Crowdstrike news: at least three Crowdstrike reports were submitted to FBI in its probe of alleged DNC hack. I FOIA'd them.
DOJ responded by acknowledging only one such report and redacting it entirely — saying it's classified material. Only page I got was an FBI cover sheet. pic.twitter.com/IkP4K0MwyM
— Aaron Maté (@aaronjmate) February 14, 2022
Realignment and Legitimacy
“Republicans Discover the Horror of Gerrymandering” [The Atlantic]. “Democrats have fared better for a number of reasons. Victories in competitive 2018 gubernatorial races gave Democrats veto pens in some states, such as Pennsylvania and Wisconsin, where Republicans control the legislature. Democrats also began laying the groundwork for the redistricting fight years in advance with the formation of groups like the National Democratic Redistricting Committee, launched by former Attorney General Eric Holder with the support of former President Barack Obama. In GOP-controlled states such as Texas and Georgia, Republicans have pursued a more defensive mapmaking strategy, seeking to consolidate their power rather than attempting a maximalist (but riskier) approach of knocking out Democratic seats. State courts have struck down more aggressive GOP gerrymanders in North Carolina and Ohio. A major factor, however, is that despite their anti-gerrymandering rhetoric, Democrats have been at least as ruthless as Republicans in the biggest states where they have unfettered power to draw new districts. In Illinois, Democrats approved a map that will likely wipe out two of the GOP’s five current congressional seats. Their haul could be twice as big in New York.”
Case count by United States regions:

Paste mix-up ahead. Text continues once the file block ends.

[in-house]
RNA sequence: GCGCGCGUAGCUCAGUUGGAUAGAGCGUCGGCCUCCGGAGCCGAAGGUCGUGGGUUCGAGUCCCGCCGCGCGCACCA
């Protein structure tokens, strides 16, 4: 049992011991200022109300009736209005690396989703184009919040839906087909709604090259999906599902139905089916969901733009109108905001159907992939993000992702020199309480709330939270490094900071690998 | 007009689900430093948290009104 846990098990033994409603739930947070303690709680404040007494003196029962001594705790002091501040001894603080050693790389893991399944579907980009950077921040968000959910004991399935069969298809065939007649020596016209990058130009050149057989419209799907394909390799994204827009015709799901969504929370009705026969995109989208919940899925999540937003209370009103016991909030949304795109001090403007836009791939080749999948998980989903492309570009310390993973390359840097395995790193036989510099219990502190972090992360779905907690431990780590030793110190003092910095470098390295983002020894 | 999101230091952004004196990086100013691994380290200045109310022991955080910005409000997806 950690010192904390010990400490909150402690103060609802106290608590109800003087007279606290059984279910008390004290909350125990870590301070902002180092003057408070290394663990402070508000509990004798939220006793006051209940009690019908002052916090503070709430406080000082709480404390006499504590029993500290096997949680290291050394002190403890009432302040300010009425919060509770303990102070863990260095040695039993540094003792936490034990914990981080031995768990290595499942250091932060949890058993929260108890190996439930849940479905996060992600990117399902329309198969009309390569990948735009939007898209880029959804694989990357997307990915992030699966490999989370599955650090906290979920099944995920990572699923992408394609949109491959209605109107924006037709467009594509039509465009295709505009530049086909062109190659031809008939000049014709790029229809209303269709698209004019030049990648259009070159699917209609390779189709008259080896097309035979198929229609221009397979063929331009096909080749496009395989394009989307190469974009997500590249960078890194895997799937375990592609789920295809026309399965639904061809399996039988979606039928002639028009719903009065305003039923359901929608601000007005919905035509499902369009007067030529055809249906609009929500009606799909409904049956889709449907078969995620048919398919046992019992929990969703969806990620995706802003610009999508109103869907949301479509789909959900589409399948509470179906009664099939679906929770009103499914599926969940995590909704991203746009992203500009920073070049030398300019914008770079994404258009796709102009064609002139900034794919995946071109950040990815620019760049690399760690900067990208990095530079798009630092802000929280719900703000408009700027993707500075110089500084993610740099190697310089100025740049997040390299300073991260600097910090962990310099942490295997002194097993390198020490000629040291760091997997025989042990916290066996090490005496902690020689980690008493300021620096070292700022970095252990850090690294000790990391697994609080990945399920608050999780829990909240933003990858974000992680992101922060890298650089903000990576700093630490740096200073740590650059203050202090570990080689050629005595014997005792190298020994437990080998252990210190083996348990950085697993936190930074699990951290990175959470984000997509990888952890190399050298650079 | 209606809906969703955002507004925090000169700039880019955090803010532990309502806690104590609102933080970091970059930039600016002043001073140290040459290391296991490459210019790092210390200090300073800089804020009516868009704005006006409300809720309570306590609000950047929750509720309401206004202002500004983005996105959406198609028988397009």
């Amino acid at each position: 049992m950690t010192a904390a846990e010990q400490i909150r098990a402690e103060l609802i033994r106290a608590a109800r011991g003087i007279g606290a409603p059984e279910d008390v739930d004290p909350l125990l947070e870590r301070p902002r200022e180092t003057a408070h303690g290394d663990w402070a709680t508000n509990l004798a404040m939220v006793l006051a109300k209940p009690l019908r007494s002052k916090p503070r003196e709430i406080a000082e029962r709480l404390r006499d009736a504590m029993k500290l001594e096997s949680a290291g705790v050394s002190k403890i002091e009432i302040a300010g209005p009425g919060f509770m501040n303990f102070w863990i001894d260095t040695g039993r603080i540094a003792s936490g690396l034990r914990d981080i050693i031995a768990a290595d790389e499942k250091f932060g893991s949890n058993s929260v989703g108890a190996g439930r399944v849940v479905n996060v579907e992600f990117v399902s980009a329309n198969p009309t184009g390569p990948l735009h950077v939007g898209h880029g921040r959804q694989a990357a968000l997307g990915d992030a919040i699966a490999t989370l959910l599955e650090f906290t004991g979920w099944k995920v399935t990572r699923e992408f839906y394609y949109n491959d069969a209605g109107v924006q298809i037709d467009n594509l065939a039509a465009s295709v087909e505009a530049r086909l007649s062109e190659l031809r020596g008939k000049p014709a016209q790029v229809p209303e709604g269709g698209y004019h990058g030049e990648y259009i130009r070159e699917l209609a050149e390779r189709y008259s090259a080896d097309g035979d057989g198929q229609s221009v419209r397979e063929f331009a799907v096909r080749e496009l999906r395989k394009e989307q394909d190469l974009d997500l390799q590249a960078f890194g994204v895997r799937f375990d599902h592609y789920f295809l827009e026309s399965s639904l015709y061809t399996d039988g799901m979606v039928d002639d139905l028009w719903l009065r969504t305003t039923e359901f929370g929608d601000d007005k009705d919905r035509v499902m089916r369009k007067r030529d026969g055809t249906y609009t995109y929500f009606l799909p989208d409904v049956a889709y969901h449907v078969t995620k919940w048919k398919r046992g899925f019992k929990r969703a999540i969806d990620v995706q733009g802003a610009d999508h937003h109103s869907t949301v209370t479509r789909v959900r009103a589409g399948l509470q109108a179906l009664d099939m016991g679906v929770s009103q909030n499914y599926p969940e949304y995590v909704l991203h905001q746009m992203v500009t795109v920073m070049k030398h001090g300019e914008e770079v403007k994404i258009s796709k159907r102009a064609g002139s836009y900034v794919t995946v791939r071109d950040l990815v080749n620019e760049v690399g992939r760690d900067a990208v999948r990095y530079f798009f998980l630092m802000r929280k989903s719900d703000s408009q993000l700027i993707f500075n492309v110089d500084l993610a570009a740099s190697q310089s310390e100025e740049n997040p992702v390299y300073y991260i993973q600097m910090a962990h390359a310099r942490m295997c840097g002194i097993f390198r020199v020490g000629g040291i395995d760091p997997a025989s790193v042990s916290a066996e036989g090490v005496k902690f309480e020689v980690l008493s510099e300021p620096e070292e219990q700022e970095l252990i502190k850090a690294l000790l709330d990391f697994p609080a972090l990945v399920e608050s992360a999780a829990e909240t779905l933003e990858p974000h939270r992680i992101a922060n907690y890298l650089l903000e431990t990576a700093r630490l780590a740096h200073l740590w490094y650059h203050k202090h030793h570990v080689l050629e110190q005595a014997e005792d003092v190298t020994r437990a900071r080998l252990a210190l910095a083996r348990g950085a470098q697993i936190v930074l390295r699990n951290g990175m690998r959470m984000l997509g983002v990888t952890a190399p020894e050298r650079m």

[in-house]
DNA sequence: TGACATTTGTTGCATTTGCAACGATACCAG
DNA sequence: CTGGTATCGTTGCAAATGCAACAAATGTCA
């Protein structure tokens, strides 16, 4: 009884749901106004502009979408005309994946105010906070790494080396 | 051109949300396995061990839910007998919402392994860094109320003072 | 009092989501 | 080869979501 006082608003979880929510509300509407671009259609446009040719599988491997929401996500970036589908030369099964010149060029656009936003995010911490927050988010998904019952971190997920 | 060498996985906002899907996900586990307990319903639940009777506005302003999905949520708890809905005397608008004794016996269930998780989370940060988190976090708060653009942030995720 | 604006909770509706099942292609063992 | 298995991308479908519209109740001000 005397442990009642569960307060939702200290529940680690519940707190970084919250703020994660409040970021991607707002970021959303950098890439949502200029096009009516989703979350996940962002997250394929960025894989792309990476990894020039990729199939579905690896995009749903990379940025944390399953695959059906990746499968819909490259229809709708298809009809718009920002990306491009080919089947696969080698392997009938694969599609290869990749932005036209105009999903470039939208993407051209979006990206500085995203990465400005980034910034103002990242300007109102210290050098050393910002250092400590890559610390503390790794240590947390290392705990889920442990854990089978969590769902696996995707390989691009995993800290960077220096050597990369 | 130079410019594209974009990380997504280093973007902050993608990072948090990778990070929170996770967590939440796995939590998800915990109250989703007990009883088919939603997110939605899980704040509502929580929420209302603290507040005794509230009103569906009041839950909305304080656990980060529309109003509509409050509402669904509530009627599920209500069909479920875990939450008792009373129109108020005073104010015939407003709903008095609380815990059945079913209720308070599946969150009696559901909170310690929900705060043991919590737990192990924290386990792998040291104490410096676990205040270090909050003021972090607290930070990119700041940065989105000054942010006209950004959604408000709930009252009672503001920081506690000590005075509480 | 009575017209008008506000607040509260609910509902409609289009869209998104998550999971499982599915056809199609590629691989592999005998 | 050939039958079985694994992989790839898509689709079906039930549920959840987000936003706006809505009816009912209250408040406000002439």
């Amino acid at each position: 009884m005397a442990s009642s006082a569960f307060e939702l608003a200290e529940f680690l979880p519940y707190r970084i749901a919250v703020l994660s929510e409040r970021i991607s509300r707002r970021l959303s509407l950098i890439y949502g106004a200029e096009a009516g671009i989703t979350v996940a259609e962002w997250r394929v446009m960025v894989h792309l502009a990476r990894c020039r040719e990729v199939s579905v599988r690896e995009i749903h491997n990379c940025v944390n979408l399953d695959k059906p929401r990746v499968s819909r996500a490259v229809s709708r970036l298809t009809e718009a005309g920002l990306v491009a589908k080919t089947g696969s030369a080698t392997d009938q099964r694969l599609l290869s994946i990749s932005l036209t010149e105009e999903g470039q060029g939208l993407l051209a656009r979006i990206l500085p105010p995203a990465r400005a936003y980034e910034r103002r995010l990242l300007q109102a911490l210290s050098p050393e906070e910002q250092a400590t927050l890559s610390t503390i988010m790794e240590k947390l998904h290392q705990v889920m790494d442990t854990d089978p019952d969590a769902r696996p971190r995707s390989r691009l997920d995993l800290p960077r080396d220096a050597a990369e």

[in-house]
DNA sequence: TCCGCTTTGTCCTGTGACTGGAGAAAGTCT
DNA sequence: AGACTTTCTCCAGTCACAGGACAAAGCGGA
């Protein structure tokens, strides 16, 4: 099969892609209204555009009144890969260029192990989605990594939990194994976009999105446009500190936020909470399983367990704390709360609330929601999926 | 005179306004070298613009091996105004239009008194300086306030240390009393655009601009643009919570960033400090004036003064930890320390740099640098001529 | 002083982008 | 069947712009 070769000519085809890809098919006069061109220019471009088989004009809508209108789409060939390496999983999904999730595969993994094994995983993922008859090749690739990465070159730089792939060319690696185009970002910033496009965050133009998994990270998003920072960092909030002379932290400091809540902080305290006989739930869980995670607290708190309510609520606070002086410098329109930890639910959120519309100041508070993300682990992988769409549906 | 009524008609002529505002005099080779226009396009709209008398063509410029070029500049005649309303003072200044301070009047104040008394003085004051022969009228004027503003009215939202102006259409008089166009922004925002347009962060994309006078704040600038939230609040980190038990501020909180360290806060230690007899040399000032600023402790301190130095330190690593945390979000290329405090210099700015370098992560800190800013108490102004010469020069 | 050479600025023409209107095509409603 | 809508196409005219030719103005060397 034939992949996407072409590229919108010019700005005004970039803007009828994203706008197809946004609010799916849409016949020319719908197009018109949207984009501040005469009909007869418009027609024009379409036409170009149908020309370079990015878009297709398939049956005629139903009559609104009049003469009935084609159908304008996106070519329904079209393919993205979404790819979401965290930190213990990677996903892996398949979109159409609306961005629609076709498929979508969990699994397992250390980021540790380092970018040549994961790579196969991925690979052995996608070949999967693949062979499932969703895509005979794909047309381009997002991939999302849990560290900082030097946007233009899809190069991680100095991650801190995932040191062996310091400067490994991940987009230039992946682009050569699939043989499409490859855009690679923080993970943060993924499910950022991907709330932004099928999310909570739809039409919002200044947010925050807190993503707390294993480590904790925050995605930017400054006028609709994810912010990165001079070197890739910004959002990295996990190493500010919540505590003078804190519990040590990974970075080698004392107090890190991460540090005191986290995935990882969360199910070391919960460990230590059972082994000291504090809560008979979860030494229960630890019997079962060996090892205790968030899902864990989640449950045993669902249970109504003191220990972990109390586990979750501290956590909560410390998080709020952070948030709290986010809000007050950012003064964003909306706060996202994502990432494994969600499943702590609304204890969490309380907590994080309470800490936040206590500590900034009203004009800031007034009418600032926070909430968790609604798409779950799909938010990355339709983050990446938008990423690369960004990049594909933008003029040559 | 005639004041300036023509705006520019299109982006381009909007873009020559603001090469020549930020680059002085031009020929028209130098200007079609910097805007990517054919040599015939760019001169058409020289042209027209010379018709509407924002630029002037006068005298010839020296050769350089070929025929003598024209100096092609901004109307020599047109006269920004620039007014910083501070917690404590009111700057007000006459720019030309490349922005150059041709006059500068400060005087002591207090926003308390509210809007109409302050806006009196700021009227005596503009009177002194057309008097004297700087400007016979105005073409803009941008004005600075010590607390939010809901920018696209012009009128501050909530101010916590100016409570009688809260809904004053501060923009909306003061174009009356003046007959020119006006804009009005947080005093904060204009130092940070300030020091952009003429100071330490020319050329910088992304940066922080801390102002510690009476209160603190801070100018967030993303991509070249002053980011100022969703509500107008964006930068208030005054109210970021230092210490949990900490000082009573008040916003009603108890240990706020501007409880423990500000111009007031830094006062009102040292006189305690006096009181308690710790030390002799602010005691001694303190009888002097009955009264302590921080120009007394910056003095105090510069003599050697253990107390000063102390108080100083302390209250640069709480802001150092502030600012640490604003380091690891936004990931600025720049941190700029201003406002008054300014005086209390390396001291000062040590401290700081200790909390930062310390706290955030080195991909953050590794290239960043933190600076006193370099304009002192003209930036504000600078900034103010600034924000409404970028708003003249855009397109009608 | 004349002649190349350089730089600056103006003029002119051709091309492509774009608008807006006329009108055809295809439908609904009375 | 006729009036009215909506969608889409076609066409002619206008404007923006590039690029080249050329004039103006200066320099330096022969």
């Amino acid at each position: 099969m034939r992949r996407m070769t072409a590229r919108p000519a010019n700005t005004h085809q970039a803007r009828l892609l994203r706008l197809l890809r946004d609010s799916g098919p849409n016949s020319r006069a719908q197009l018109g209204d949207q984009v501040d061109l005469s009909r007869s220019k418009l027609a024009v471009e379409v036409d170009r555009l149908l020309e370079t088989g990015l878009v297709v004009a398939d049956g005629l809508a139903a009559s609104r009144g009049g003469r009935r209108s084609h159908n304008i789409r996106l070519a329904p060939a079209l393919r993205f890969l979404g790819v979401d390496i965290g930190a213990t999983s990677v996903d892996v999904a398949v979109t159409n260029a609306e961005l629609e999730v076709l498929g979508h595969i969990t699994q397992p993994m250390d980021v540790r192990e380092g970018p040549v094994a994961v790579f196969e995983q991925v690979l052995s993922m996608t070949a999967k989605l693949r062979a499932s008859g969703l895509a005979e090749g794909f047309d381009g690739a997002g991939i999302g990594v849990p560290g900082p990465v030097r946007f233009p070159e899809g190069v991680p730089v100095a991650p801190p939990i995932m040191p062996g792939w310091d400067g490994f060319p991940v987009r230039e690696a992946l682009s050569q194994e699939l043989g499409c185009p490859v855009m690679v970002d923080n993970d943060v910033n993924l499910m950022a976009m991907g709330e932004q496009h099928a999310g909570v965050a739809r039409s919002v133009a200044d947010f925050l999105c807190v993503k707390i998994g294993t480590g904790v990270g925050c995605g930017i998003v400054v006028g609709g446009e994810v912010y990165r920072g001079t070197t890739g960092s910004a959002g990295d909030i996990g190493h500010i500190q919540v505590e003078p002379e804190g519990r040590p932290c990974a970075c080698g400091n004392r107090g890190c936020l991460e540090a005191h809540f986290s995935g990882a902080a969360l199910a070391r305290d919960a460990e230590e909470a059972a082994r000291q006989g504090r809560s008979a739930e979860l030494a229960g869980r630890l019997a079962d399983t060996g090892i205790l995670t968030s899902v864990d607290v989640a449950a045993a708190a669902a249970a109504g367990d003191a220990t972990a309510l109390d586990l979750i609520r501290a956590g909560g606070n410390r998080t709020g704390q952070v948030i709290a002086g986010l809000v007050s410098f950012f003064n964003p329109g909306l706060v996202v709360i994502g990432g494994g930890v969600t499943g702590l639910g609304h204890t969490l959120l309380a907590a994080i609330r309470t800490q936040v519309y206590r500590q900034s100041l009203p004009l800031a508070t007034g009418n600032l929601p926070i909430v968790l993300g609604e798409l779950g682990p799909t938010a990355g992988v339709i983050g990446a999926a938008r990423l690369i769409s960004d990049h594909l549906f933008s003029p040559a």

I have again added a “Fauci Line” to congratulate Biden and his team — Klain, Zeints, Fauci, Walensky — for finally falling below their own second-highest peak. (Rise like a rocket, and fall like a stick; the slope of the downward curve is more or less the same as the upward curve. Previous peaks — how small the early ones look now — have been roughly symmetrical on either side. But the scale of this peak, and the penetration into the population, is unprecedented.) I wonder if there will be plateau when BA.2 takes hold. Since the Northeast has form, that is probably the region to watch for this behavior first.
The official narrative was “Covid is behind us,” and that the pandemic will be “over by January” (Gottlieb), and “I know some people seem to not want to give up on the wonderful pandemic, but you know what? It’s over” (Bill Maher) was completely exploded. What a surprise! This time, it may be different. But who knows?
NOT UPDATED MWRA (Boston-area) wastewater detection:
Continues encouraging. No jump from the return of the students yet, which is even more encouraging, especially if you’re in “Waiting for BA.2” mode.
The Massachusetts Water Resources Authority (MWRA) service area includes 43 municipalities in and around Boston, including not only multiple school systems but several large universities. Since Boston is so very education-heavy, then, I think it could be a good leading indicator for Covid spread in schools generally.
From CDC Community Profile Reports (PDFs), “Rapid Riser” counties:
Continued improvement. (Remember that these are rapid riser counties. A county that moves from red to green is not covid-free; the case count just isnt, well, rising rapidly.)
The previous release:
Here is CDC’s interactive map by county set to community transmission:
Hospitalization (CDC Community Profile):
Sea of green! From the point of view of our hospital-centric health care system, green everywhere means the emergency is over (and to be fair, this is reinforced by case count and wastewater). However, community transmission is still pervasive, which means that long Covid, plus continuing vascular damage, are not over. (Note trend, whether up or down, is marked by the arrow, at top. Admissions are presented in the graph, at the bottom. So it’s possible to have an upward trend, but from a very low baseline.)
Death rate (Our World in Data):
943,411. A dip, fortunately. I sure hope we break a million before Biden’s State of the Union speech. There’s still time.
Good news here too.